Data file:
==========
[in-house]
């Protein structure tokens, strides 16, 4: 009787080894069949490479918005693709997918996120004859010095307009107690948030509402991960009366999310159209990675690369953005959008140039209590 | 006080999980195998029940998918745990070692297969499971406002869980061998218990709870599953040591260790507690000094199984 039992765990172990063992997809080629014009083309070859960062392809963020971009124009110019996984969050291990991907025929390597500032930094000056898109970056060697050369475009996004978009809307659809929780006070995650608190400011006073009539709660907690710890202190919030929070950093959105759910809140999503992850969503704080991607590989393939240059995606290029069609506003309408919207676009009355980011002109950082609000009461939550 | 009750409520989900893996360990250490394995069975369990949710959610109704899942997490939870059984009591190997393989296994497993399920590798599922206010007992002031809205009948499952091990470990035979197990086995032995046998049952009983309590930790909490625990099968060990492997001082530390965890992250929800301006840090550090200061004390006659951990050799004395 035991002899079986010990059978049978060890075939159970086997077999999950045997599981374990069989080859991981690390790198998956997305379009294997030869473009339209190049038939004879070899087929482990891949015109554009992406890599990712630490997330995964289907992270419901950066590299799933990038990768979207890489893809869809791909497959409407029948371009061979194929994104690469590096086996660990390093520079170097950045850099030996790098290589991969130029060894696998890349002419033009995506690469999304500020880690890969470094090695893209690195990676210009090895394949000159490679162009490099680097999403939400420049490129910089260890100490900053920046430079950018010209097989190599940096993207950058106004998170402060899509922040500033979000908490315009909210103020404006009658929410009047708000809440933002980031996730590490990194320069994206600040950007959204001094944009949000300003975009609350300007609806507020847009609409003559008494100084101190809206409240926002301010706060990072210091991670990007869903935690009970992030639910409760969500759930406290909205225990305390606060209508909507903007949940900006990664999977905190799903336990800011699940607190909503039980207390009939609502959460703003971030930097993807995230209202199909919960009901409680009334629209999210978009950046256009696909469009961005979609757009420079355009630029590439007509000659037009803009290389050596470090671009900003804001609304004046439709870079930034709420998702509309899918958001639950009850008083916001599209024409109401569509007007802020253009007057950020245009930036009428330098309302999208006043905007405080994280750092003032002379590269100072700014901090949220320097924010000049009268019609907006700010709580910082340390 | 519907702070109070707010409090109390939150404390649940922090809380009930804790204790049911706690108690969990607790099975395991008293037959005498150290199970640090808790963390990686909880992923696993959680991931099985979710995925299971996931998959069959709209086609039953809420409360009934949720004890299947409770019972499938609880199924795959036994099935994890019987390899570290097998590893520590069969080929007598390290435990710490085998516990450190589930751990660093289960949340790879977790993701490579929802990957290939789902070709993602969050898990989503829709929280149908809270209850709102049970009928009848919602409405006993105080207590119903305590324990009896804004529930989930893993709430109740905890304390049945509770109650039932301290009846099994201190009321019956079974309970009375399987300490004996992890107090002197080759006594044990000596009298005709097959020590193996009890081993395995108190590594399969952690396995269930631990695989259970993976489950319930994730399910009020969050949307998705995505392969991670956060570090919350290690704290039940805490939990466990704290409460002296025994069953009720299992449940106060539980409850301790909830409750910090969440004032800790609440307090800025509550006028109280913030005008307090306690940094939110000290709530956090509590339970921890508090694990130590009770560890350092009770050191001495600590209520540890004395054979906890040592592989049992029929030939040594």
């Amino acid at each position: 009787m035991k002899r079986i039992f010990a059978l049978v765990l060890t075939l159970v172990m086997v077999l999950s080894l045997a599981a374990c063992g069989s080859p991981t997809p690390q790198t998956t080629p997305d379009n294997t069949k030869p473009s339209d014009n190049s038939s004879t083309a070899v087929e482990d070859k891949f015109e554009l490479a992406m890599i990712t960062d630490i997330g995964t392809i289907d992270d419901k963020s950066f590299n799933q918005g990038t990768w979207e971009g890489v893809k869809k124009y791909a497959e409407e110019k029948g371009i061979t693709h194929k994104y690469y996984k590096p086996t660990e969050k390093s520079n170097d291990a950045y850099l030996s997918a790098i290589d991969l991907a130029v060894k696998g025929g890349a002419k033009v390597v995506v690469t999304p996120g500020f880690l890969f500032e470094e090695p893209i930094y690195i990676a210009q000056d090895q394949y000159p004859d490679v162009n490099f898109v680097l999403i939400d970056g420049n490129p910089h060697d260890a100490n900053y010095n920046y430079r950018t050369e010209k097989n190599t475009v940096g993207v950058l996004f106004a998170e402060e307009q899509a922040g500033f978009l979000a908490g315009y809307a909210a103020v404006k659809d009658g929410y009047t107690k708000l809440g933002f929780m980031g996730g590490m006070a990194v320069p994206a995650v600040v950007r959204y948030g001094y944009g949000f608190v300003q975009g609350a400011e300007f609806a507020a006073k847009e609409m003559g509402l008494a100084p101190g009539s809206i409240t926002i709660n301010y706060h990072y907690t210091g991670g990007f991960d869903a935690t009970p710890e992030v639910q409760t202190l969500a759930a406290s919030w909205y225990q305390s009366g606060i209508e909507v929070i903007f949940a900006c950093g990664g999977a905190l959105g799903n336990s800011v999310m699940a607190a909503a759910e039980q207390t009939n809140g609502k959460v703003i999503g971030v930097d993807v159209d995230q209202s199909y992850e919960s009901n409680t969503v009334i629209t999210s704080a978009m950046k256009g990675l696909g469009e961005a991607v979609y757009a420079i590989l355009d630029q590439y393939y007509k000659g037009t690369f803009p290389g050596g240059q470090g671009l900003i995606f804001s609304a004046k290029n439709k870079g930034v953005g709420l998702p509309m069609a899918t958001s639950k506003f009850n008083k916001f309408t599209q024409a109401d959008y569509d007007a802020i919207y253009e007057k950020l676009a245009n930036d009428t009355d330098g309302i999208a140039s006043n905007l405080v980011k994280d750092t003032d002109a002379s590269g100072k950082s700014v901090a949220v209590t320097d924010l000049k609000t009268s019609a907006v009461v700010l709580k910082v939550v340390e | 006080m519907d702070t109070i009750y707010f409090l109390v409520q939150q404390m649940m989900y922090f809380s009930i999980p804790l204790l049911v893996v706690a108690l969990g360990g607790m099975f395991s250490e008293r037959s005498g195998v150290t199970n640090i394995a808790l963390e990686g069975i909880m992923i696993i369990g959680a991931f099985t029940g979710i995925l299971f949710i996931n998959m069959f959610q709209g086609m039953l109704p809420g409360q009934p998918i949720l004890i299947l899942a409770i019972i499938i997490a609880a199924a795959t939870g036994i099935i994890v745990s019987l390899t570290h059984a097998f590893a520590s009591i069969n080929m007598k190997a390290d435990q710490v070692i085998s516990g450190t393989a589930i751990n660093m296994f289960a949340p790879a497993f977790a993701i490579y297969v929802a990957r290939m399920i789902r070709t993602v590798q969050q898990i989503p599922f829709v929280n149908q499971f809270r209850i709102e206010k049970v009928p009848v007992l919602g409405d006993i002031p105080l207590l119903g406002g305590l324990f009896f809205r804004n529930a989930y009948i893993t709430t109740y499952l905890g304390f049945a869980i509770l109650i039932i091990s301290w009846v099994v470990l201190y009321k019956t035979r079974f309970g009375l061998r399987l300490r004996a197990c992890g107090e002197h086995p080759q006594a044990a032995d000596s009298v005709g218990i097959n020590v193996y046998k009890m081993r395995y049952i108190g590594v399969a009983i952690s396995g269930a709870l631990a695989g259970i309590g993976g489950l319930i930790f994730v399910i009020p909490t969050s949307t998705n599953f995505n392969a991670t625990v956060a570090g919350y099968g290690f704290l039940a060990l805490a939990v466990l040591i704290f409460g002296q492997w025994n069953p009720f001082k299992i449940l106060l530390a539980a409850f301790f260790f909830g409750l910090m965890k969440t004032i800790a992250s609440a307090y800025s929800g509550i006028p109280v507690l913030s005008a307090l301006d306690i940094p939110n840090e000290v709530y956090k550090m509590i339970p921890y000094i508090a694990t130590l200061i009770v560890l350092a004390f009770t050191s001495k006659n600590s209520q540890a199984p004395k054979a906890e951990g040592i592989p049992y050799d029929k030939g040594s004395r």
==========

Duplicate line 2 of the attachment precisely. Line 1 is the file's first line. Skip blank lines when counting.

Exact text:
């Protein structure tokens, strides 16, 4: 009787080894069949490479918005693709997918996120004859010095307009107690948030509402991960009366999310159209990675690369953005959008140039209590 | 006080999980195998029940998918745990070692297969499971406002869980061998218990709870599953040591260790507690000094199984 039992765990172990063992997809080629014009083309070859960062392809963020971009124009110019996984969050291990991907025929390597500032930094000056898109970056060697050369475009996004978009809307659809929780006070995650608190400011006073009539709660907690710890202190919030929070950093959105759910809140999503992850969503704080991607590989393939240059995606290029069609506003309408919207676009009355980011002109950082609000009461939550 | 009750409520989900893996360990250490394995069975369990949710959610109704899942997490939870059984009591190997393989296994497993399920590798599922206010007992002031809205009948499952091990470990035979197990086995032995046998049952009983309590930790909490625990099968060990492997001082530390965890992250929800301006840090550090200061004390006659951990050799004395 035991002899079986010990059978049978060890075939159970086997077999999950045997599981374990069989080859991981690390790198998956997305379009294997030869473009339209190049038939004879070899087929482990891949015109554009992406890599990712630490997330995964289907992270419901950066590299799933990038990768979207890489893809869809791909497959409407029948371009061979194929994104690469590096086996660990390093520079170097950045850099030996790098290589991969130029060894696998890349002419033009995506690469999304500020880690890969470094090695893209690195990676210009090895394949000159490679162009490099680097999403939400420049490129910089260890100490900053920046430079950018010209097989190599940096993207950058106004998170402060899509922040500033979000908490315009909210103020404006009658929410009047708000809440933002980031996730590490990194320069994206600040950007959204001094944009949000300003975009609350300007609806507020847009609409003559008494100084101190809206409240926002301010706060990072210091991670990007869903935690009970992030639910409760969500759930406290909205225990305390606060209508909507903007949940900006990664999977905190799903336990800011699940607190909503039980207390009939609502959460703003971030930097993807995230209202199909919960009901409680009334629209999210978009950046256009696909469009961005979609757009420079355009630029590439007509000659037009803009290389050596470090671009900003804001609304004046439709870079930034709420998702509309899918958001639950009850008083916001599209024409109401569509007007802020253009007057950020245009930036009428330098309302999208006043905007405080994280750092003032002379590269100072700014901090949220320097924010000049009268019609907006700010709580910082340390 | 519907702070109070707010409090109390939150404390649940922090809380009930804790204790049911706690108690969990607790099975395991008293037959005498150290199970640090808790963390990686909880992923696993959680991931099985979710995925299971996931998959069959709209086609039953809420409360009934949720004890299947409770019972499938609880199924795959036994099935994890019987390899570290097998590893520590069969080929007598390290435990710490085998516990450190589930751990660093289960949340790879977790993701490579929802990957290939789902070709993602969050898990989503829709929280149908809270209850709102049970009928009848919602409405006993105080207590119903305590324990009896804004529930989930893993709430109740905890304390049945509770109650039932301290009846099994201190009321019956079974309970009375399987300490004996992890107090002197080759006594044990000596009298005709097959020590193996009890081993395995108190590594399969952690396995269930631990695989259970993976489950319930994730399910009020969050949307998705995505392969991670956060570090919350290690704290039940805490939990466990704290409460002296025994069953009720299992449940106060539980409850301790909830409750910090969440004032800790609440307090800025509550006028109280913030005008307090306690940094939110000290709530956090509590339970921890508090694990130590009770560890350092009770050191001495600590209520540890004395054979906890040592592989049992029929030939040594």